But it was outside Corsicana, Texas – about 130 miles from Austin – where Nathan Rhambo’s badly-beaten, bullet-ridden body was found. The young man who had lured him to his death was found, tried and executed, but there was always a lingering suspicion that this guy was taking the fall for someone else. You see, Rhambo wasn’t exactly a saint. He ran a funeral home and a burial insurance company, while also running a gambling operation on the East side. Meanwhile, his brother Perry C. Rhambo was one of the East side’s biggest landowners, and he operated the neighborhood’s most successful barbershop in addition to several bordellos.  Perry had been a porter at the Stephen F. Austin Hotel in the early 1920s, where he also was a pimp to the white clientele, until he bought a house in East Austin and opened his first brothel.

No matter WHY someone killed Nathan Rhambo, his building was now empty. It changed hands a few times as the 20th century progressed – until it was bought in the early 1990’s by David Grimes, local photographer. It was Grimes who brought the building up to code structurally and electrically. It was he who bricked up the windows. He was a photographer, and he didn’t want any light leaks, so you see, it was quite the practical measure.

But almost immediately after work began on the building, odd things began to happen. Tools were moved around or disappaearing. The electricians were calling up Mr. Grimes and asking, “Why are you ripping out things we installed the day before?” Naturally, David’s response was, “Why if I’m paying you what I am would I DO a stupid thing like that?” Eventually, the building was ready, and Mr. Grimes moved his business in. And weird things continued.

Like the time he was first to arrive, unlocked the door and found a remote-control racecar waiting for him. This was a car that he used for children’s portraits. If they were on the restless side, he could send it zipping across the concrete floor to delight them. He picked the car up and put it on the high shelf in the studio where it  was stored, and went to his office to begin the day’s appointments – when the car came zipping around the corner again. It seemed to have favorites among customers and assistants, doing very intricate maneuvers, really weirding people out. SO they took the batteries out of the car and the controller. This did not stop the car from moving around on its own. Until one day, it stopped moving. Mr. Grimes said it was like losing an old friend. But that’s okay. Other weirdness went one.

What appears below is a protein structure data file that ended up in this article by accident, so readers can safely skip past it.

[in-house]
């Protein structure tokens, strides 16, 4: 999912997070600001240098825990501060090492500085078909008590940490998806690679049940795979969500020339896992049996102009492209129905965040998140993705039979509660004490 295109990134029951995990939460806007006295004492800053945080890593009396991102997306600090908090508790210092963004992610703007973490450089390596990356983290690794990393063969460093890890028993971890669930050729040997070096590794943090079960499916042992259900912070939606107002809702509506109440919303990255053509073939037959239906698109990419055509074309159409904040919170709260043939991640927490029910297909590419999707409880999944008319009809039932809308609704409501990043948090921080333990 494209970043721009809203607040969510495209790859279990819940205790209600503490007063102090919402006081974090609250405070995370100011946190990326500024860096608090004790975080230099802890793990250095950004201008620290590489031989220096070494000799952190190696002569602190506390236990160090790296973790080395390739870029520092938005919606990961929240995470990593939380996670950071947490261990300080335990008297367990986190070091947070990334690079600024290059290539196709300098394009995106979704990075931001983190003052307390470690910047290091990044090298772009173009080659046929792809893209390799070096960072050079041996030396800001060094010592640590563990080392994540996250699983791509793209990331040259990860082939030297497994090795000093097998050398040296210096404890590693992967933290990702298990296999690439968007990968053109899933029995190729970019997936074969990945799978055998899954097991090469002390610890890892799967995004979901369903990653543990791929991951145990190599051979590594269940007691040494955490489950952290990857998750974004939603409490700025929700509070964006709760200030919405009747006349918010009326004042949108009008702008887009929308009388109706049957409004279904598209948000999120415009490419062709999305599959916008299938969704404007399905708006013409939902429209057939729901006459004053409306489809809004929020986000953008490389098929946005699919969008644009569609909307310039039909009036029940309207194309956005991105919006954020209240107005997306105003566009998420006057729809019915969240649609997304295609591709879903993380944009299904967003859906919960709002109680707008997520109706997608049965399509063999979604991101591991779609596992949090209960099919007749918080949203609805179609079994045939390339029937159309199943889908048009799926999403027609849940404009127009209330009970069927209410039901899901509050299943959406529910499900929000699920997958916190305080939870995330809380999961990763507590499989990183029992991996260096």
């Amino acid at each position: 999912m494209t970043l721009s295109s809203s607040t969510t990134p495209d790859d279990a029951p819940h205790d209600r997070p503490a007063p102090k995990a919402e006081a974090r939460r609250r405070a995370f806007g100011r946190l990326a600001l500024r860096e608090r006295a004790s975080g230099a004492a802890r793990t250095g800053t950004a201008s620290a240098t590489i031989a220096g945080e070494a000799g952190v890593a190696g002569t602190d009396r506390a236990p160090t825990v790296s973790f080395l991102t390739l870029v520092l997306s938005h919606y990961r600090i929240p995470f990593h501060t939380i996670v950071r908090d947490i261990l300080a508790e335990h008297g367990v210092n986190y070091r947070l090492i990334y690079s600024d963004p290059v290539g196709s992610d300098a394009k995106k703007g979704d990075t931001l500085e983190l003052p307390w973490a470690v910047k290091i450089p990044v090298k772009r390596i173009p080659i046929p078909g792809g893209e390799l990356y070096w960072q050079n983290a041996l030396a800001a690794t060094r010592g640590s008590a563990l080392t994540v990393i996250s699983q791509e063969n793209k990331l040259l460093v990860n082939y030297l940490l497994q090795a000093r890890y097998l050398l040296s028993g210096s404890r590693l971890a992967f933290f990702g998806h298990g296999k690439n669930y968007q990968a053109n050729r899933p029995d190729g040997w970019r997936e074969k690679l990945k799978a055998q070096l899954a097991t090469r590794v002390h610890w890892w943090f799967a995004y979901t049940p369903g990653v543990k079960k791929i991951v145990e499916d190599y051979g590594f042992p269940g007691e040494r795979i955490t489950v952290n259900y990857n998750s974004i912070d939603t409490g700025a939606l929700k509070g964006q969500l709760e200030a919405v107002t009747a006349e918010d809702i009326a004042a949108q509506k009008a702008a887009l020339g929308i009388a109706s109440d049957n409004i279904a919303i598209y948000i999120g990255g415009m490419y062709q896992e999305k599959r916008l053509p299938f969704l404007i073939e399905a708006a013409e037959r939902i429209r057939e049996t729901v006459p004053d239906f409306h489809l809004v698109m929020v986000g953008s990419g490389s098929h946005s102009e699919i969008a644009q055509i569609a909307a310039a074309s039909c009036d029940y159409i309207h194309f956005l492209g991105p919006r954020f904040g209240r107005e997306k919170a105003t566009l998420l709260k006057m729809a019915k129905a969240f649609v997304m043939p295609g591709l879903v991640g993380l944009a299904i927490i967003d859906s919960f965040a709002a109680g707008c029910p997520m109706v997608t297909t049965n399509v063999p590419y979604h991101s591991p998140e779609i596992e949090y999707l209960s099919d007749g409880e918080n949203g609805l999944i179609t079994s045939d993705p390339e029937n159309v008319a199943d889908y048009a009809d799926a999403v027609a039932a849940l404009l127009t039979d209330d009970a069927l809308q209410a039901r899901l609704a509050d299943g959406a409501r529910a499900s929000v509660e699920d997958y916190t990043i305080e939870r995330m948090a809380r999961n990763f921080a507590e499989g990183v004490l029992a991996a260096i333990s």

Like the hot August afternoon, he took a thick pint glass from the cupboard and filled it with ordinary tap water. The phone rang, and he was staring absent-mindedly at the glass, when he noticed it was being split in two – a curving, artful cut – until either side fell, spilling water all over the counter and the floor.

Finally, curiosity getting the best of Mr. Grimes, he invited a psychic to tour his building. When they arrived back in the downstairs studio, she said, “Yeah, you’ve got yourself an interesting building here alright. For one thing, there’s a black man in that corner over there, dressed all in white – and he’s laughing.”  So, Grimes had to ask…”What’s so funny?” The psychic replied, “He’s saying he never thought he’d be his own customer. Does that make any sense to you/”  And of course, knowing Mr. Rhambo’s occupation as an undertaker, it made perfect sense to David Grimes.

Nathan Rhambo…still occupying 500 East 5th Street, and apparently quite amused by the afterlife.

May the same be said for all of us.